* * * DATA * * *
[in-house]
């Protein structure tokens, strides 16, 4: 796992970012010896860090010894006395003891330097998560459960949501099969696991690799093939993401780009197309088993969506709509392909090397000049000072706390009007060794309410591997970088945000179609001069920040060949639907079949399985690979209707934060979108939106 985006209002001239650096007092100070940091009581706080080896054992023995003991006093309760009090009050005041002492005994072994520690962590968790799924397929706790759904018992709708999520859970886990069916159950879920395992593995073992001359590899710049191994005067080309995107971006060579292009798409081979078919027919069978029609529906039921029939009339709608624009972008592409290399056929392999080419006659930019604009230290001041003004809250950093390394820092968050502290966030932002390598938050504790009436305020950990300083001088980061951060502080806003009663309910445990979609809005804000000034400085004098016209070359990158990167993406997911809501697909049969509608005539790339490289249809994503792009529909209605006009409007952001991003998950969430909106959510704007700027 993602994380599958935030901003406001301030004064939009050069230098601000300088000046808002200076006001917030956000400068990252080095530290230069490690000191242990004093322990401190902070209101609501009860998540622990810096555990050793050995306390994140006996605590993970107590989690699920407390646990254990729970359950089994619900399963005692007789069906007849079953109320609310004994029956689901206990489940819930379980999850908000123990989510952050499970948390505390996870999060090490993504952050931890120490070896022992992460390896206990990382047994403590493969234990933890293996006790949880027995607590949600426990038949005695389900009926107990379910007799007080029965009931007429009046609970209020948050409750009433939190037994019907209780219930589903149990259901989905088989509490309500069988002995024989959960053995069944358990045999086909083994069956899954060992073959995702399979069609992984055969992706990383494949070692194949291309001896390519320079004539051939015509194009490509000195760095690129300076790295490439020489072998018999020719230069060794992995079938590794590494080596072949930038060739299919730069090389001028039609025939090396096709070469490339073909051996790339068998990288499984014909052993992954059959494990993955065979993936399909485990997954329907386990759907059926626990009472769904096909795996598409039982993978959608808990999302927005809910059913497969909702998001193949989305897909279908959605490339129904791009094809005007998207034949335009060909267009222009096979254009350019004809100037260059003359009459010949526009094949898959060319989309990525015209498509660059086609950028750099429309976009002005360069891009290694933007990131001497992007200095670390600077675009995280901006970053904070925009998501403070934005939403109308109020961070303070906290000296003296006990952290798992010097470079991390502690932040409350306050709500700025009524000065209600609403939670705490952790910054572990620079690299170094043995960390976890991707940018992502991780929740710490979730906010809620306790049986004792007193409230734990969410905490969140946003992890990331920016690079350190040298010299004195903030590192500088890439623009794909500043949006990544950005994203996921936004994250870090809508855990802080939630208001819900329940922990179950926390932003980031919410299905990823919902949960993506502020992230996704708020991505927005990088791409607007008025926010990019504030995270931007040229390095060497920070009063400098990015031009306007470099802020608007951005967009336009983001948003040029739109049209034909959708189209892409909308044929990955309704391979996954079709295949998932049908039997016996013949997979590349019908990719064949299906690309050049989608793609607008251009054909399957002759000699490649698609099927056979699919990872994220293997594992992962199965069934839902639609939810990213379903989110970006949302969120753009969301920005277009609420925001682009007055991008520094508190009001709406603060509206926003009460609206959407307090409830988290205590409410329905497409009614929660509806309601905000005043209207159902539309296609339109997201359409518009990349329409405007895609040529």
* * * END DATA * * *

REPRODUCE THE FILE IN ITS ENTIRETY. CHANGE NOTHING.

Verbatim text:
[in-house]
């Protein structure tokens, strides 16, 4: 796992970012010896860090010894006395003891330097998560459960949501099969696991690799093939993401780009197309088993969506709509392909090397000049000072706390009007060794309410591997970088945000179609001069920040060949639907079949399985690979209707934060979108939106 985006209002001239650096007092100070940091009581706080080896054992023995003991006093309760009090009050005041002492005994072994520690962590968790799924397929706790759904018992709708999520859970886990069916159950879920395992593995073992001359590899710049191994005067080309995107971006060579292009798409081979078919027919069978029609529906039921029939009339709608624009972008592409290399056929392999080419006659930019604009230290001041003004809250950093390394820092968050502290966030932002390598938050504790009436305020950990300083001088980061951060502080806003009663309910445990979609809005804000000034400085004098016209070359990158990167993406997911809501697909049969509608005539790339490289249809994503792009529909209605006009409007952001991003998950969430909106959510704007700027 993602994380599958935030901003406001301030004064939009050069230098601000300088000046808002200076006001917030956000400068990252080095530290230069490690000191242990004093322990401190902070209101609501009860998540622990810096555990050793050995306390994140006996605590993970107590989690699920407390646990254990729970359950089994619900399963005692007789069906007849079953109320609310004994029956689901206990489940819930379980999850908000123990989510952050499970948390505390996870999060090490993504952050931890120490070896022992992460390896206990990382047994403590493969234990933890293996006790949880027995607590949600426990038949005695389900009926107990379910007799007080029965009931007429009046609970209020948050409750009433939190037994019907209780219930589903149990259901989905088989509490309500069988002995024989959960053995069944358990045999086909083994069956899954060992073959995702399979069609992984055969992706990383494949070692194949291309001896390519320079004539051939015509194009490509000195760095690129300076790295490439020489072998018999020719230069060794992995079938590794590494080596072949930038060739299919730069090389001028039609025939090396096709070469490339073909051996790339068998990288499984014909052993992954059959494990993955065979993936399909485990997954329907386990759907059926626990009472769904096909795996598409039982993978959608808990999302927005809910059913497969909702998001193949989305897909279908959605490339129904791009094809005007998207034949335009060909267009222009096979254009350019004809100037260059003359009459010949526009094949898959060319989309990525015209498509660059086609950028750099429309976009002005360069891009290694933007990131001497992007200095670390600077675009995280901006970053904070925009998501403070934005939403109308109020961070303070906290000296003296006990952290798992010097470079991390502690932040409350306050709500700025009524000065209600609403939670705490952790910054572990620079690299170094043995960390976890991707940018992502991780929740710490979730906010809620306790049986004792007193409230734990969410905490969140946003992890990331920016690079350190040298010299004195903030590192500088890439623009794909500043949006990544950005994203996921936004994250870090809508855990802080939630208001819900329940922990179950926390932003980031919410299905990823919902949960993506502020992230996704708020991505927005990088791409607007008025926010990019504030995270931007040229390095060497920070009063400098990015031009306007470099802020608007951005967009336009983001948003040029739109049209034909959708189209892409909308044929990955309704391979996954079709295949998932049908039997016996013949997979590349019908990719064949299906690309050049989608793609607008251009054909399957002759000699490649698609099927056979699919990872994220293997594992992962199965069934839902639609939810990213379903989110970006949302969120753009969301920005277009609420925001682009007055991008520094508190009001709406603060509206926003009460609206959407307090409830988290205590409410329905497409009614929660509806309601905000005043209207159902539309296609339109997201359409518009990349329409405007895609040529």